The robot reads a barcode and extends its long yellow arm toward bins holding 300 different pills. Tiny fingers pick pills from some of the containers, using lasers to detect the size, shape and color of each. The robot ignores decoy pills and drops the pills it has selected into 28 small plastic "blisters" embedded in a page of cardboard. There are four blisters for each day of the week.
It's not exactly Optimus Prime.
But in the near future, this robot, under development at a factory on Gandy Boulevard, could benefit people like 65-year-old Meg McCleary of St. Petersburg. She is one of 32 million Americans who take more than five pills a day.
McCleary takes 13.
Keeping track — of which pills to take, when to take them, remembering if in fact a certain pill has been taken — was a challenge. Three times a day, she had to maneuver through the kaleidoscope of plastic bottles in her bureau drawer. Seven pills in the morning; one at noon; five in the evening.
"I did try putting them all in a pill organizer,'' McCleary said, "but that got to be overwhelming, too."
Relief came from pharmacist Michelle Delp at the Prescription Shop in downtown St. Petersburg. Delp divides McCleary's medication into morning, noon and night doses for each day of the week and places them all in separate compartments in one medicine packet. McCleary calls it a "godsend.''
But it takes Delp about 15 minutes to put together just one week's worth of McCleary's medication — and that's basically why a St. Petersburg company is developing its pill packaging robot.
• • •
Robots like MTS Medication Technologies' $1 million M5000 could make the process of filling multidose blister packs much more efficient if adopted by if retail and institutional pharmacies. For instance: where an individual pharmacist might need an hour to fill maybe four packs, the M5000 could do 50.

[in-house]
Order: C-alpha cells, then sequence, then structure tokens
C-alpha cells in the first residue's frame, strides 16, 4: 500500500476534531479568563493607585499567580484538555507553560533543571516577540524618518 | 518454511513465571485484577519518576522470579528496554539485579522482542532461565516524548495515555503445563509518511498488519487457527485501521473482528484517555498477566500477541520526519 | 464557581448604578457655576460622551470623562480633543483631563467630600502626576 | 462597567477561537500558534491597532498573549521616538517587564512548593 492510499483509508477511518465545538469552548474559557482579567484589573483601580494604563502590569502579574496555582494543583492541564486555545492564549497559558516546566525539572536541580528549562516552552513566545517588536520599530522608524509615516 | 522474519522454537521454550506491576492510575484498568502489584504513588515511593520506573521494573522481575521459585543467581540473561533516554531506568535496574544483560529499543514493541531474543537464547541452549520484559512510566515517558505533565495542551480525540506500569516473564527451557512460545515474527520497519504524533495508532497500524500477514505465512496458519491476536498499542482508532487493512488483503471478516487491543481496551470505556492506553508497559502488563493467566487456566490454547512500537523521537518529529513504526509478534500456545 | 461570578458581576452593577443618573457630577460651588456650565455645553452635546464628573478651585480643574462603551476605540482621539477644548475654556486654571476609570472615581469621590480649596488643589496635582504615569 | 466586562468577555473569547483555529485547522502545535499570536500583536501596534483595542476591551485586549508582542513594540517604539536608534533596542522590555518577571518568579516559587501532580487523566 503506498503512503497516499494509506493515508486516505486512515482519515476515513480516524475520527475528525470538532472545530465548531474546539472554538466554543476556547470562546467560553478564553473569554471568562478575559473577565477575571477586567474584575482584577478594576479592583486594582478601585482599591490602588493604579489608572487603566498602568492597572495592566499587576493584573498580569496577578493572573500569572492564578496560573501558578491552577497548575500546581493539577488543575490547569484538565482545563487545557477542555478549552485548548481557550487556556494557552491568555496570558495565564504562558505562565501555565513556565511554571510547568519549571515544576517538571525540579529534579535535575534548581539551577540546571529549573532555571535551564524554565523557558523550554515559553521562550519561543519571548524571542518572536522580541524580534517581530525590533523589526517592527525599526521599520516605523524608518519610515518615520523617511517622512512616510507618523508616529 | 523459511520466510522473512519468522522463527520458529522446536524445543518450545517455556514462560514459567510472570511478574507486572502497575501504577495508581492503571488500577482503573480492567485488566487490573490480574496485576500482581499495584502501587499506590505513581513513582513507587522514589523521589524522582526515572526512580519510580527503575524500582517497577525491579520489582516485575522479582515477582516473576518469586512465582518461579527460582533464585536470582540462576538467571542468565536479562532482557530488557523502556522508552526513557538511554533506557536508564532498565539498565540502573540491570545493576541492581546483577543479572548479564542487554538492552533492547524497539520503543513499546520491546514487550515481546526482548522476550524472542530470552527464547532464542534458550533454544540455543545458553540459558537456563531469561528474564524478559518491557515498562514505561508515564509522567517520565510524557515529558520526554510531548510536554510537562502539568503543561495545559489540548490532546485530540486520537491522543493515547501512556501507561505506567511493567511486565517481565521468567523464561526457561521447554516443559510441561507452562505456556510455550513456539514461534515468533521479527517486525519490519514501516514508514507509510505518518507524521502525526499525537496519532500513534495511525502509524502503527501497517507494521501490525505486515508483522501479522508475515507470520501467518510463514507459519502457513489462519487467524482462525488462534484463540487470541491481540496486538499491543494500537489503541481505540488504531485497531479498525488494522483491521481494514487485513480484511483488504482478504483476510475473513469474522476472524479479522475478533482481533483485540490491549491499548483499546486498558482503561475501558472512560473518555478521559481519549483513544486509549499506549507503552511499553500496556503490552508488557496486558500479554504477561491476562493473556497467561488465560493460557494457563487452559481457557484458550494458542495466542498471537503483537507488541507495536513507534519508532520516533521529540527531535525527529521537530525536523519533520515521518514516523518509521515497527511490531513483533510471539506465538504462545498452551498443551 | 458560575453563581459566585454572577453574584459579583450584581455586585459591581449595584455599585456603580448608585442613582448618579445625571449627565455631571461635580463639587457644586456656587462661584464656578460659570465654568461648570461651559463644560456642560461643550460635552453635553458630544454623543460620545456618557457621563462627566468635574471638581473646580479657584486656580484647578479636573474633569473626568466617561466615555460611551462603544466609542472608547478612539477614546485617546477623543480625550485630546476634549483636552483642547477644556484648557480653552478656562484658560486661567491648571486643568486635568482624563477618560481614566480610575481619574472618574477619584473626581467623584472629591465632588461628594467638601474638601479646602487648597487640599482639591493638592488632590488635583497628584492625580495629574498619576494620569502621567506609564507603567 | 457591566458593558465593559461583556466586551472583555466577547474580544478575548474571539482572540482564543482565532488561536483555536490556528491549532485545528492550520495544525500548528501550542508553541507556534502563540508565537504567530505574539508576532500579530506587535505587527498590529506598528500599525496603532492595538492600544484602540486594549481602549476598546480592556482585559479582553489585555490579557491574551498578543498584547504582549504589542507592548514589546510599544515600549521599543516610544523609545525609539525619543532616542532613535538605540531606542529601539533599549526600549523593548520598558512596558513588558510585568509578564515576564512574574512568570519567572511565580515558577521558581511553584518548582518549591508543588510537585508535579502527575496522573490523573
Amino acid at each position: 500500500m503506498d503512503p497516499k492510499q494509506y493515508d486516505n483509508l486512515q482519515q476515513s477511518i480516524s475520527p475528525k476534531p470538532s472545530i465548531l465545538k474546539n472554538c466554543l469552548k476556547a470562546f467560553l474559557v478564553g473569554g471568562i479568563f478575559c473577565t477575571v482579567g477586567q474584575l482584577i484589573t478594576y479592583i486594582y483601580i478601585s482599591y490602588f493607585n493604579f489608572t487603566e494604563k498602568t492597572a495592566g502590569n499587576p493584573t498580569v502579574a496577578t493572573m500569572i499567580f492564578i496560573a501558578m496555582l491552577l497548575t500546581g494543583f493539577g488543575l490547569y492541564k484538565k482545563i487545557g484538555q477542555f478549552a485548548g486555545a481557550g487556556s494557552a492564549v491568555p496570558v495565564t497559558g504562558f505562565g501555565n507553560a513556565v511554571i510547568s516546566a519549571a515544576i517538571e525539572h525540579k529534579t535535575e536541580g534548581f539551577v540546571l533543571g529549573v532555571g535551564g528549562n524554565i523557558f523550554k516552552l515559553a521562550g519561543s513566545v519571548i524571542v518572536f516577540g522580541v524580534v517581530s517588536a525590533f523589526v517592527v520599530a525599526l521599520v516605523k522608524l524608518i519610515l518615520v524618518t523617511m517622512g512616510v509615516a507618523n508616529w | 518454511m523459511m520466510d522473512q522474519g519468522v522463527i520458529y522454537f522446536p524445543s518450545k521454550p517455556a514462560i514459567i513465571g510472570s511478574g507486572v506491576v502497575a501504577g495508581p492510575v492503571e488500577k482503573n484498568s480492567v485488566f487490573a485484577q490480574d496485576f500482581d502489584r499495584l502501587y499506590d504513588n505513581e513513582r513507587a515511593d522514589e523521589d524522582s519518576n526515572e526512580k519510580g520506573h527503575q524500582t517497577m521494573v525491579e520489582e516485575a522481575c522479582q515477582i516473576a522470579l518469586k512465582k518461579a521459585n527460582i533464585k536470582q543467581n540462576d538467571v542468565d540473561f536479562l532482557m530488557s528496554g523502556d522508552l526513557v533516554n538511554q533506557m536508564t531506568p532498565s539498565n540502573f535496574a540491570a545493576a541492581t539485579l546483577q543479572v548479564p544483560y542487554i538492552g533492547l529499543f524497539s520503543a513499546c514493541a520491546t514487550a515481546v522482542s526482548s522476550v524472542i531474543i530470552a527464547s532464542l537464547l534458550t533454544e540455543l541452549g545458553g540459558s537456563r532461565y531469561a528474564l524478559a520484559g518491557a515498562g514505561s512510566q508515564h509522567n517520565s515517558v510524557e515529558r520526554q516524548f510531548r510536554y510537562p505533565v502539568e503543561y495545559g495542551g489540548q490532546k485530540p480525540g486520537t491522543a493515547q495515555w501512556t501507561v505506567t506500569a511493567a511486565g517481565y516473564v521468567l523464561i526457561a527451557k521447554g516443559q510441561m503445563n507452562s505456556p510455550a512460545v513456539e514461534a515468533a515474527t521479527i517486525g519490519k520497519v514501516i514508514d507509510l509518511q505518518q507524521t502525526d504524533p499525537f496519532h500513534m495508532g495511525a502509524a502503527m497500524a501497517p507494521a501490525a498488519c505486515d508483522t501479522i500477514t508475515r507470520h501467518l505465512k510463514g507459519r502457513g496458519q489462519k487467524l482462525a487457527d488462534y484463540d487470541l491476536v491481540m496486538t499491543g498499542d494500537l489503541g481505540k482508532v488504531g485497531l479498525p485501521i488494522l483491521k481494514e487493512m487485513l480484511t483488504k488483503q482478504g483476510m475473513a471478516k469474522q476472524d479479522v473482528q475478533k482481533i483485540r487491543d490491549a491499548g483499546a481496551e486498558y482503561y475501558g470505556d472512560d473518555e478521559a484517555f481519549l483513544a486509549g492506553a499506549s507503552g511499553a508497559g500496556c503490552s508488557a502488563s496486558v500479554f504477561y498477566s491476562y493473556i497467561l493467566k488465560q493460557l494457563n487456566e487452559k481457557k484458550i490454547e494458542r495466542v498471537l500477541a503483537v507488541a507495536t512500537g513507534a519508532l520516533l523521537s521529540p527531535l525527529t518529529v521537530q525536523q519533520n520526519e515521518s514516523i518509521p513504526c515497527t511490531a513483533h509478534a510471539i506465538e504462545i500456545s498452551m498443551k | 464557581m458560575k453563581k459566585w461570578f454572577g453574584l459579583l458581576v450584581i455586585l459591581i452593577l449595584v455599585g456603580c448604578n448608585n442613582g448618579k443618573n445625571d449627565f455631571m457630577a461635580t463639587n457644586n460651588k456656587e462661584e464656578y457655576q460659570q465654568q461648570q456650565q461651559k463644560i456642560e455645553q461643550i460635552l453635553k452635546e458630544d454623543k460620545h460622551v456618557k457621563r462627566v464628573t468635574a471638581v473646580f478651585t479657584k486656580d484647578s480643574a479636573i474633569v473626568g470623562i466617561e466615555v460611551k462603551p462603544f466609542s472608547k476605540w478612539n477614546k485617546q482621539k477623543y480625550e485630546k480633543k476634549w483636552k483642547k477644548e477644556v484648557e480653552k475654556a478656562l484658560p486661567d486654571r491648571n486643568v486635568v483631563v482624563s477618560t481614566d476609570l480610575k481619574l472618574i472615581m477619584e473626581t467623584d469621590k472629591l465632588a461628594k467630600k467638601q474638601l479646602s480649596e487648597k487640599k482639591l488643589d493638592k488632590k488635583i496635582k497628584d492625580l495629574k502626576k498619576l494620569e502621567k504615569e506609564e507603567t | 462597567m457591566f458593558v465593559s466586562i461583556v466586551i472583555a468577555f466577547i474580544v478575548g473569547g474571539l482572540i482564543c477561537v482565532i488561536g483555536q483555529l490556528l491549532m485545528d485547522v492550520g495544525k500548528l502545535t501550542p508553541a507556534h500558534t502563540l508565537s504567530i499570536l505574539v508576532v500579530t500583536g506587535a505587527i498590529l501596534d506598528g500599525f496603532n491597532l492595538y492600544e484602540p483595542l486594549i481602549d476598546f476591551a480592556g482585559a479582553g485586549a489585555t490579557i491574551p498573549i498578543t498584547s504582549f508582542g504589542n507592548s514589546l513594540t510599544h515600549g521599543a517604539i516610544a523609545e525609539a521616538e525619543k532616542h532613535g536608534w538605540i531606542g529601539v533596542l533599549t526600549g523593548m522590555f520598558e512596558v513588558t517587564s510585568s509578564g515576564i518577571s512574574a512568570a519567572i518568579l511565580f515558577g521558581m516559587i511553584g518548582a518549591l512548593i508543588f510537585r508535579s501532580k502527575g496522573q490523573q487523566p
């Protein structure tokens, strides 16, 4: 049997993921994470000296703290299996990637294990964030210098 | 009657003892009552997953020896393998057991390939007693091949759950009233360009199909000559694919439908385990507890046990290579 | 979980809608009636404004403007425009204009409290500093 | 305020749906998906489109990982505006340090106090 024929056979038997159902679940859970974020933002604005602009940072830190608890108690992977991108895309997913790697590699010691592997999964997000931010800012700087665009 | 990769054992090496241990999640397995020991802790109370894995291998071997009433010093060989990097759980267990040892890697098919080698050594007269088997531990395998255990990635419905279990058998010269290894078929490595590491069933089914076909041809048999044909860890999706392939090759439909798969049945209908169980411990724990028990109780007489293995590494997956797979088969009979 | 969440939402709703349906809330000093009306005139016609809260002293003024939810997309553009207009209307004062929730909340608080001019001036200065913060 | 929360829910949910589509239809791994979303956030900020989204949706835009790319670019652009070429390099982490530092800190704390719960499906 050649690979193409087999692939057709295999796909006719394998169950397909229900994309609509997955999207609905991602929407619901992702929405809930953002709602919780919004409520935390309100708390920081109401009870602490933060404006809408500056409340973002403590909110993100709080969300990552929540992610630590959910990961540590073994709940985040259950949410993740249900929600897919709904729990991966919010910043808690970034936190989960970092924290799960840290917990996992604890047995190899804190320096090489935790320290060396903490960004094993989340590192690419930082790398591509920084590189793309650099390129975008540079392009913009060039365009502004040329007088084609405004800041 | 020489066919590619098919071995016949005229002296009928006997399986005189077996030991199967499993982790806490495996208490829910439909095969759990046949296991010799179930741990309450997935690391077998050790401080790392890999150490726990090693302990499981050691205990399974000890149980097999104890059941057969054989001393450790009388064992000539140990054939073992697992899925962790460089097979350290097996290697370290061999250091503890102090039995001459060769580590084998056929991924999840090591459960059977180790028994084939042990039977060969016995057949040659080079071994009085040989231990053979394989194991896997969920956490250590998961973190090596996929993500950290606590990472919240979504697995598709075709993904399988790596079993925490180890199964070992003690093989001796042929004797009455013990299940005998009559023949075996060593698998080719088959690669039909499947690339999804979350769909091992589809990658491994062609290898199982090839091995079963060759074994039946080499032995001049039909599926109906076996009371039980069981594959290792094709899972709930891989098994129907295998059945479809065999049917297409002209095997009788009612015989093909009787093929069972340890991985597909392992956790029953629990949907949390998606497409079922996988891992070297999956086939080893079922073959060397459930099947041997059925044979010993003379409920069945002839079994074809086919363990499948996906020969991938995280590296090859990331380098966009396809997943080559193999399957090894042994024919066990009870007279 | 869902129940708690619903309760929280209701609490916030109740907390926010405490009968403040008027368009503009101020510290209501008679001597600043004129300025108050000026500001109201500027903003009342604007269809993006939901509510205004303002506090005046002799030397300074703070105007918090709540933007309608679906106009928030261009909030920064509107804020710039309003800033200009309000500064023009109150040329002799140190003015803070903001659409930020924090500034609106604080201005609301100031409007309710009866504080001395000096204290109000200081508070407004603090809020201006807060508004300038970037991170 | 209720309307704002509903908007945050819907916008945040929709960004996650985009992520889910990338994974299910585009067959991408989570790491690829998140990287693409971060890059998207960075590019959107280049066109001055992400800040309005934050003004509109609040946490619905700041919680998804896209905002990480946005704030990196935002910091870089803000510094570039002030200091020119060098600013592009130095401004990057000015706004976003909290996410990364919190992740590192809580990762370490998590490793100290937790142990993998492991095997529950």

Money is at stake, and so are lives. Failure to adhere to a medicine regimen:
• Accounts for 125,000 deaths a year, according to the American College of Preventive Medicine.
• Is to blame for $105 billion in avoidable health care costs annually, according to Express Scripts, a giant mail order pharmacy.
MTS has made cards that hold a long-term supply of just one type of medicine since 1984. About 12 years ago, it came out with the multidose cards that can hold multiple pills in clear blister packs marked for various times of the day.
MTS sends empty cards to pharmacies around the world where they are filled by pharmacists and technicians. The so-called "adherence" packaging is used mostly at nursing homes.
It also helps people living on their own — but who have trouble keeping up with their medication — stay out of nursing homes.
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"If you take your medications right, you decrease your total health care costs dramatically," said Troy Hilsenroth, a vice president for California-based Omnicell, which bought MTS three years ago for $156 million.
Multidose blister packs are more common in Europe, where medicine cards with just one kind of pill largely replaced vials and bottles more than a decade ago, Hilsenroth said.
Two million of the estimated 30 million Europeans taking five or more pills a day use multidose packs. About one million of the 32 million Americans taking that many pills a day use them.
"But the new (U.S.) mindset in health care is patient outcome, not just saving money on the front end," Hilsenroth explained.
"There's going to be a tipping point when this becomes the accepted method," said Joe Costa, an Omnicell marketing director, "when insurance companies realize it makes sense to pay more at the front end and less in the actual cost of sickness or hospitalization. And when consumers demand it."
Kevin Sneed, head of USF's College of Pharmacy in Tampa, believes increased use of multidose blister packs will lead to better health.
"One of the biggest challenges we have in this country is getting (patients) to remain adherent to their prescriptions after three to six months," he said. "When they have the blister pack … you don't have to worry about fitting all the pills into one pill box. You don't have to worry about refilling one bottle and then having to refill another bottle later."